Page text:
Student: Liza Valença Ramos
Improving Communication: language-related aspects
I. Why should we work on language-related aspects for skilled migration?
It is well known that the German economy is being pressured by the aging of the population and that many resources are being used to attenuate this issue. One of these many initiatives is to attract skilled migrants. Great idea actually, but not new, and not used just by Germany, creating big international demand for skilled migrants. This great demand is also reflected inside the country, in the “competition” between the Länder (Federated State) to attract and retain skilled migrants. And if there was an official competition between all the Länder Thuringia would receive the LAST position.
The 2020 Thuringia Trend Atlas provides special attention to the migrants in the topic Securing the supply of skilled workers, showing that the need and the intention of attracting and retaining migrants is there, but little is said about HOW TO DO IT.
According to the theories of migration there are many factors that drive skilled labour force to migrate; one of them is the language aspect. According to these theories English-speaking countries have an advantage compared to others (OCDE Social, 2009). Inside the EU25 area the 2005 Eurobarometer survey shows that the challenge of learning a new language corresponds “only” for 19% of the discouraging factor for the employees. For the employers, the practical problems of language barriers correspond to 20% of the difficulties in recruiting migrants. (PWC, 2006).
The percentages are not that high, but with the great international and even domestic demand of skilled migrants any barrier or discouraging factor can be the final weight in the balance of choosing one destination instead from another. To overcome this factor some companies establish an English speaking environment, but this is just one aspect of the problem.
The challenge of learning a new language it’s only the tip of the iceberg of the communication issue. Those who don’t speak the country language are not able to integrate themselves in the society, and this is the biggest problem because the integration is fundamental for RETAINING the skilled migrants: “The better immigrants master the language of their host country, the better they integrate into its labour market” (Dustmann, 1994) But before that, Thuringia has to deal with the ATRACTING stage which is also related to the communication process. As it was already discussed in other chapters of this work, migrants are attracted by the “higher standard of living and better prospects for their children” (OECD, 2006). And the main point is: how the potential skilled migrants will find the necessary information about the lifestyle in Thuringia in order to motivate themselves to come if they don’t speak German or have little knowledge in the language? Providing all the necessary information easily accessible for the potential migrants is a key factor on the ATRACTING stage.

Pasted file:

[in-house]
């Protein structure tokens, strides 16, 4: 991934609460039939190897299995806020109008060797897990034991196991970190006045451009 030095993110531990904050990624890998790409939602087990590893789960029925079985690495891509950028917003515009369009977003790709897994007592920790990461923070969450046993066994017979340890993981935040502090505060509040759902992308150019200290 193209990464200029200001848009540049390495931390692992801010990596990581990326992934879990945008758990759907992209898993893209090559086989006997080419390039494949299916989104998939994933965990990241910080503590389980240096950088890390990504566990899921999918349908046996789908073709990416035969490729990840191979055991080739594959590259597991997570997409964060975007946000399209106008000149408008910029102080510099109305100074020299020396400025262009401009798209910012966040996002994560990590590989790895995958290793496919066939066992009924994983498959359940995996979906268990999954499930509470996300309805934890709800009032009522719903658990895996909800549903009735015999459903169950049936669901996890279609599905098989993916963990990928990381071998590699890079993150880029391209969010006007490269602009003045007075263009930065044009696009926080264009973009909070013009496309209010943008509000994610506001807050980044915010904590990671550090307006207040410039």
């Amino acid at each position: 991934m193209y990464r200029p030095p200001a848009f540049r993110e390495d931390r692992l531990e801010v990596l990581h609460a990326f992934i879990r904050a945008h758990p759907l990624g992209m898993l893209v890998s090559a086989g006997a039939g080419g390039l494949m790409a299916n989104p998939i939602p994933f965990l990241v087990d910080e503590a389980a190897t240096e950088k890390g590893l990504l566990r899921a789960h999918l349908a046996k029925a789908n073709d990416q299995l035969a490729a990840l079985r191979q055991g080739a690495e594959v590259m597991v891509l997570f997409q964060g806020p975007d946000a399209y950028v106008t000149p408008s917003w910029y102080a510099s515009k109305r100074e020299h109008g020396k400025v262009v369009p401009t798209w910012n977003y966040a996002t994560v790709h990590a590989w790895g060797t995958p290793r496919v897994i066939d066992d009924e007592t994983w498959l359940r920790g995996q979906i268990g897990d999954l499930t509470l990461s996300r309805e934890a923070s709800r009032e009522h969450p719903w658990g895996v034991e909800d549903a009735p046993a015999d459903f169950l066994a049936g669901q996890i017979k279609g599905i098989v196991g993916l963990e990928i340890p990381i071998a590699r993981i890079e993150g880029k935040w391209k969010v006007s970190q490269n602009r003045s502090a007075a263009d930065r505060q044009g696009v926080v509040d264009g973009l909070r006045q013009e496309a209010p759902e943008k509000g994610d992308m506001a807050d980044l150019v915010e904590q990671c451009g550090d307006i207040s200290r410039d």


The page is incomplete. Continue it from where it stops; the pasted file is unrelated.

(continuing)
Before moving forward, let’s make an overview of recommendations we have already reached: * Incentive companies in Thuringia to establish English speaking environments in the areas they have greater demand of skilled migrants; * Provide easily accessible information about the standards of living and prospects for the migrants children;
The concepts that make this issue more complicated than it seems to be at first sight are: what are the “necessary information” and how it’s “easily accessible”, and that’s what we are going to discuss in the following sub-chapters of this work.
II. Language Related Topics on ATTRACTING, WELCOMING and RETAINING skilled labour.
In order to better understand the communication issues, we have to dissect the problem, discussing what are the most important information on each of the three main stages of the skilled migrants welcoming (lato